While the Toronto International Film Festival is probably best known for marking the unofficial start of the Hollywood awards season, there are plenty of movies worth seeing that are not going out of their way to vie for Oscar gold. It's not that they aren't award-worthy films - quite the contrary - it's just that they were not necessarily produced with trophies in mind.
With nearly 300 international films playing over the 11-day festival, there's a lot to see in a very limited amount of time. Is it any wonder that high-profile films like "Looper," "Argo," "Hyde Park on Hudson," and "The Master" get all the attention at TIFF? The spotlight shining elsewhere, quality films that don't boast the same star power or marketing budget often slip through the festival cracks.
Here are a few English-language hidden gems worth looking out for at TIFF 2012.
"Berberian Sound Studio"
This horror movie about the making of a horror movie is a must for genre fans and cinematic history buffs. Director Peter Strickland's "Berberian Sound Studio" is the weird tale of soft-spoken English sound engineer Gilderoy (Toby Jones), whose latest gig -- working on an over-the-top violent Italian "giallo" film -- begins to take its toll on quiet Brit's mental health.
A love letter to behind-the-scenes film wizards like Gilderoy and a time before slasher flicks dominated the horror genre, "Berberian Sound Studio" debuted to rave reviews at several European film festivals before being added to the TIFF roster.
A documentary that examines the mythos surrounding Stanley Kubrick's landmark 1980 horror film "The Shining," "Room 237" is an obsessive film fan's dream come true. While urban legends surround many famous films, Kubrick's "The Shining" is a special case. Perhaps no other modern movie is as plagued by stories of subliminal messages and double meanings hidden within its footage.
The labyrinth-like corridors of the Overlook Hotel provide doc director Rodney Ascher with an appropriately terrifying backdrop to explore his speculative interpretations of "The Shining." Sounding like part mad cap conspiracy theory, part fascinating academic deconstruction, "Room 237" is for those of us who have probably seen "The Shining" one too many times.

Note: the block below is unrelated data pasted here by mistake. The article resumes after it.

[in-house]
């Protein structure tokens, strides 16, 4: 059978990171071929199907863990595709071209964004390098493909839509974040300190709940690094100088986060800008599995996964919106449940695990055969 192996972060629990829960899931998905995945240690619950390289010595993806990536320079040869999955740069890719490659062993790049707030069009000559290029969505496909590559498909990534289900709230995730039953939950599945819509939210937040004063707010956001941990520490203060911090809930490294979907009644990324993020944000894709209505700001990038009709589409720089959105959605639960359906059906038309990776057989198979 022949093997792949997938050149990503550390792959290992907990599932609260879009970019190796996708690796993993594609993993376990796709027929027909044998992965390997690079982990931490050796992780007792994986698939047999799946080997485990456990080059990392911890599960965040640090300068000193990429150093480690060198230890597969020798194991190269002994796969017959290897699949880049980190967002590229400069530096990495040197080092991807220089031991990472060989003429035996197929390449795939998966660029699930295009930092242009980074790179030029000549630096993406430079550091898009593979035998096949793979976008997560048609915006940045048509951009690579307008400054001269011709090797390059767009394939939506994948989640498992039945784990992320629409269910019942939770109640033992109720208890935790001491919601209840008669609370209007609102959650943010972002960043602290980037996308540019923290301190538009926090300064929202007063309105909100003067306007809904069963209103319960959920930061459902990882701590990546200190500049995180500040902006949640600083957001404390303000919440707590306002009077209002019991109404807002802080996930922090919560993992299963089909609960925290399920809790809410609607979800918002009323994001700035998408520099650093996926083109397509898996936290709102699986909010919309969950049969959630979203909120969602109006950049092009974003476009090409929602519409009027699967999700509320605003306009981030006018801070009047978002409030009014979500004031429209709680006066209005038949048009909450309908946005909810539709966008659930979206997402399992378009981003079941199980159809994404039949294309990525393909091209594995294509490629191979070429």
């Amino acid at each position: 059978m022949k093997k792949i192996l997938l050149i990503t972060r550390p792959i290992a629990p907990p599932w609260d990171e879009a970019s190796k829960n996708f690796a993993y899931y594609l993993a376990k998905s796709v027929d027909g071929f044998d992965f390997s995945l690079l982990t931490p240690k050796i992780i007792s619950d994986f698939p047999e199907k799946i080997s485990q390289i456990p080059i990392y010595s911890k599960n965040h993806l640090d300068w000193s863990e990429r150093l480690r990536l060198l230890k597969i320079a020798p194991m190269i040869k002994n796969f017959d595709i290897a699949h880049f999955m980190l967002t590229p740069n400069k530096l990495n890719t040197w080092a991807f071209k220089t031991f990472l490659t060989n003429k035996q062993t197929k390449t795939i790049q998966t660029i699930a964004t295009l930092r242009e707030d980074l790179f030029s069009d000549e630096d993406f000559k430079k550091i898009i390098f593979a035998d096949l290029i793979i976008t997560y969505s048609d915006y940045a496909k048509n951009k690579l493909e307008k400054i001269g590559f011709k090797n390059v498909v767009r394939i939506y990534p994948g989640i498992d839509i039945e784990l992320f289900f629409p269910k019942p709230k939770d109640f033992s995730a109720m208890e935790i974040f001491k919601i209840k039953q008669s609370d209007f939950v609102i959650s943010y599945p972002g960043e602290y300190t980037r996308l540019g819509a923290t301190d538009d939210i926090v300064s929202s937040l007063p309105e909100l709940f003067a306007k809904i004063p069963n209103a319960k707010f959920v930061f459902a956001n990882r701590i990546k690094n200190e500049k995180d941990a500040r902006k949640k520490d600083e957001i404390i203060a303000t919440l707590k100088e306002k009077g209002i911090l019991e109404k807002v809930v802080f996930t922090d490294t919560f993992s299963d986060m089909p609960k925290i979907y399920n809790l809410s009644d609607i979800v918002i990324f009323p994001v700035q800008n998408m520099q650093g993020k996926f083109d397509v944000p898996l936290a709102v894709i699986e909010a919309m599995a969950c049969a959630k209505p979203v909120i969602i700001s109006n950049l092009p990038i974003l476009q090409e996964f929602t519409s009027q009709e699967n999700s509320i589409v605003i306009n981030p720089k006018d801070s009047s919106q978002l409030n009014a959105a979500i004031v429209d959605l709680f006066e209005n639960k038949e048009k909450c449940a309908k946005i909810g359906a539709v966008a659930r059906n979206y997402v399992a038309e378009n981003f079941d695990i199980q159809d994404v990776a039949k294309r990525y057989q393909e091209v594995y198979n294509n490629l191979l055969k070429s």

Kudos to "Squid and the Whale" director Noah Baumbach for keeping this one close to his chest; nobody even knew the director had a film ready for TIFF until "Frances Ha" was announced as part of the 2012 line up last month. Starring indie darling Greta Gerwig ("Lola Versus," "To Rome With Love"), the film follows Frances, a struggling dancer/dance teacher who floats about Brooklyn trying to find her way in life. As the film was shot in black and white, TIFF's programmers have compared the film to Woody Allen's seminal (and similarly colourless) film "Manhattan." No pressure.
Baumbach and Gerwig worked together on 2010's "Greenberg," but have since become an item. Gerwig co-wrote the film with Baumbach, so it will be interesting to see how that relationship colours the pair's work.
It's mother nature run amok in director Barry Levinson's cautionary found-footage flick "The Bay." Told from multiple perspectives (and video devices), the film documents a parasitic outbreak in the small town of Claridge, Maryland. While the parasites grow inside the townspeople, they slowly take over the minds and bodies of the infected. But the real terror begins when the parasites begin to hatch.
Seeing an established filmmaker like Levinson ("Rain Man," "Wag the Dog") take a crack at the emerging found-footage genre is an exciting prospect. Here's hoping "The Bay" fares a little better than Levinson's last foray into science fiction territory, the disastrous 1998 adaptation of Michael Crichton's "Sphere."